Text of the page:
Today I am playing with a magic little I2C coprocessor from Micromega, the uM-FPU V3.1 32 bit IEEE 754 floating point and 32 bit integer coprocessor.  There are several support objects to be found in the Parallax Object Exchange for this co-processor.  This $20 part gives amazing functionality to embedded systems in need of floating point support.  It interfaces via either SPI or I2C to the propeller or other devices.

There is also a 64 bit version of this device at $25 that I have placed on order.  There are contributions in the Parallax Object Exchange for the 64 bit device as well.

Here is my current lash-up for testing:

 The schematic of this hookup is as follows.  This is straight out of the Parallax Object Exchange FPU32 objects.  The demo code included is useful to get one familiar with how to talk to the FPU.


P   │                                   10K    │
  P3├4─>───────────────────────────+──── R ────+  
R   │                              │           │
  P4├5─>───────────────────┐       │           │
O   │                      │       │           │
  P5├6─<>───+─────>─┐      │       │           │
P   │       │      12     16       1           │
            │    ┌──┴──────┴───────┴──┐        │
         1K R    │ SIN   SCLK   /MCLR │        │                 
            │    │                    │        │
            │    │                AVDD├18──────+
            └─<11┤SOUT             VDD├14──────┘
                 │                    │        
                 │     uM-FPU 3.1     │
            ┌───4┤CS                  │
            +───9┤SIN                 │
            +──17┤AVSS                │
            +──13┤VSS                 │        
            │    └────────────────────┘

The CS pin(4) of the FPU is tied to LOW to select SPI mode at Reset and
must remain LOW during operation. For this demo the 2-wire SPI connection
was used, where the SOUT and SIN pins were connected through a 1K resistor
and the DIO pin(6) of the Propeller was connected to the SIN pin(12) of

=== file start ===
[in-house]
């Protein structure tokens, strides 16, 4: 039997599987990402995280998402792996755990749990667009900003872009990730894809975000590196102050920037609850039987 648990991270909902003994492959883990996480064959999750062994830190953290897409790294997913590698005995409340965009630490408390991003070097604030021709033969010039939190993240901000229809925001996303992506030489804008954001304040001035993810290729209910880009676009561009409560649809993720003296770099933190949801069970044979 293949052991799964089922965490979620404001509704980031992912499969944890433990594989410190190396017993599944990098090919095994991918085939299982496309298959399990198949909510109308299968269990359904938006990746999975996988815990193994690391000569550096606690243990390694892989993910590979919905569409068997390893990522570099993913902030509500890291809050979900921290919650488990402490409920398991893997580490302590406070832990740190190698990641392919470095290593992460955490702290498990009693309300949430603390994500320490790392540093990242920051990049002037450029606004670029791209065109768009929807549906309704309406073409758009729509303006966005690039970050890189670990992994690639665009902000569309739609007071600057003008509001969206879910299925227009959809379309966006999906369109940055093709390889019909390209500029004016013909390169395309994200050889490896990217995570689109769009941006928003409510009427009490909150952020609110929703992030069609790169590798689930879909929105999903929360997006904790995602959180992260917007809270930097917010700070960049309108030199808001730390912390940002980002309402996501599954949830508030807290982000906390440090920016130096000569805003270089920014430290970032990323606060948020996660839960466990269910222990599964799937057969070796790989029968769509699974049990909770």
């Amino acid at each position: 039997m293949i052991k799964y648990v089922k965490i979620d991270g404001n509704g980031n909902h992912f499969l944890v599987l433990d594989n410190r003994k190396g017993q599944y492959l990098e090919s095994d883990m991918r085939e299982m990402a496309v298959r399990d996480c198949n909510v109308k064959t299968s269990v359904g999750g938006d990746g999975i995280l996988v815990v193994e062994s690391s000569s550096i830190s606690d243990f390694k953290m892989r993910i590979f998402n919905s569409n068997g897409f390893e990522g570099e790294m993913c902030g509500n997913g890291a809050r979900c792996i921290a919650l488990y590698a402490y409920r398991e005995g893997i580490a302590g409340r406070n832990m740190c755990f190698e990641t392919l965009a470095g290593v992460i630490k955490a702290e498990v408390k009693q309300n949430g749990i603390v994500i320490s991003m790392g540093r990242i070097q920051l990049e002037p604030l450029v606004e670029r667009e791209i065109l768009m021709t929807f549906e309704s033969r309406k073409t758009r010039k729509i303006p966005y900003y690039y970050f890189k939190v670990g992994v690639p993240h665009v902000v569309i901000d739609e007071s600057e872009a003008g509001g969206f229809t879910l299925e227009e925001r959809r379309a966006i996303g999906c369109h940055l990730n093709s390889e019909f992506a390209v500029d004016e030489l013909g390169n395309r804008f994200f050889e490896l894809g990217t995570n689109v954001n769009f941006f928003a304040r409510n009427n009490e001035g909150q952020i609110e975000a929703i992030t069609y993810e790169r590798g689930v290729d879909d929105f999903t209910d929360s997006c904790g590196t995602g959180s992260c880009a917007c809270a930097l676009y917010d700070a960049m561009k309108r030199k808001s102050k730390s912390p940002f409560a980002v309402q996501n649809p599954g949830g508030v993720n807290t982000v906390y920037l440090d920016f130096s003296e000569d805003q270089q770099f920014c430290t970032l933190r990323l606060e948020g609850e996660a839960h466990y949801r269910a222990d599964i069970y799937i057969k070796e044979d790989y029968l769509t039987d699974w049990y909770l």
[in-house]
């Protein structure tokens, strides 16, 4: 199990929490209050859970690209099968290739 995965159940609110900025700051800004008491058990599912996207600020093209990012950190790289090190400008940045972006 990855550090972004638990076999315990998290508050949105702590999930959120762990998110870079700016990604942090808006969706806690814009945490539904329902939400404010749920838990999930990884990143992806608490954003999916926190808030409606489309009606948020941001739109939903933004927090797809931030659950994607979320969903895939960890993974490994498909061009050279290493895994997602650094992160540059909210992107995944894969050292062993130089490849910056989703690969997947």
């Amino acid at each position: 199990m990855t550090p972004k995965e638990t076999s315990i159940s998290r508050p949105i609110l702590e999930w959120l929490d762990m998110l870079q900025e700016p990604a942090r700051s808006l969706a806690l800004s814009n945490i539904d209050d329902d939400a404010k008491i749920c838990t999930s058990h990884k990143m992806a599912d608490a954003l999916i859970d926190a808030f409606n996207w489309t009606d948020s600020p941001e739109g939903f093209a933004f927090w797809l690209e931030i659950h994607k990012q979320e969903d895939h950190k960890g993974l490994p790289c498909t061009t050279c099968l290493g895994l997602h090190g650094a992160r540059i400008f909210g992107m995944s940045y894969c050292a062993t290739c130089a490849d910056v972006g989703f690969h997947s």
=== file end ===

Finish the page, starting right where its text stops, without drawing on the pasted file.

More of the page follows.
the FPU.

'            On Propeller                           On FPU
'-----------------------------------  ------------------------------------
'Sym.   A#/IO       Function            Sym.  P#/IO        Function
_MCLR = 3 'Out  FPU Master Clear   -->  MCLR  1  In   Master Clear
_FCLK = 4 'Out  FPU SPI Clock      -->  CLK  16  In   SPI Clock Input    
_FDIO = 5 ' Bi  FPU SPI In/Out     -->  SIN  12  In   SPI Data In
'       └─────────────────via 1K   <--  SOUT 11 Out   SPI Data Out

So thus far, I have been able to get the chip interfaced and able to run the demos for arithmetic, matrix, and FFT operations.  Next will be to write some useful code to exercise the chip a bit.  Ultimately I want to implement the SGP4 algorithms for satellite tracking.

Simplified perturbations models are a set of five mathematical models (SGP, SGP4, SDP4, SGP8 and SDP8) used to calculate orbital state vectors of satellites and space debris relative to the Earth-centered inertial coordinate system. This set of models is often referred to collectively as SGP4 due to the frequency of use of that model particularly with two-line element sets produced by NORAD and NASA.

More to come...

Wednesday, March 7, 2012

Propeller frequency stability

I want to see how raising the chip temperature to about 50 degrees C will affect frequency stability of the propeller chip.  I decided that for my initial testing, I would just put the board under a halogen lamp and monitor the chip surface temperature with a laser thermometer.

After a few minutes the surface temperature has stabilized at about 55,4 C or 131,7 F.

I fired up my QRSS beacon code and gave it a bunch of text to send.  The initial results results are not encouraging:

When I turn off the heat source, the expected drift back upwards begins.  I saw more than a 150 Hz change in frequency from heat on (50C) to heat off (20C).

One thing I notice is that the crystal is removable and therefore there is considerable mechanical instability in the crystal socket and the associated change in circuit capacitance and resistance that goes along with these connections being able to move.  I noticed that as the board heated up there were more small excursions in frequency as evidenced by the jitters in the waterfall display of the line than there are when the board is at room temperature where the jitters tend to disappear.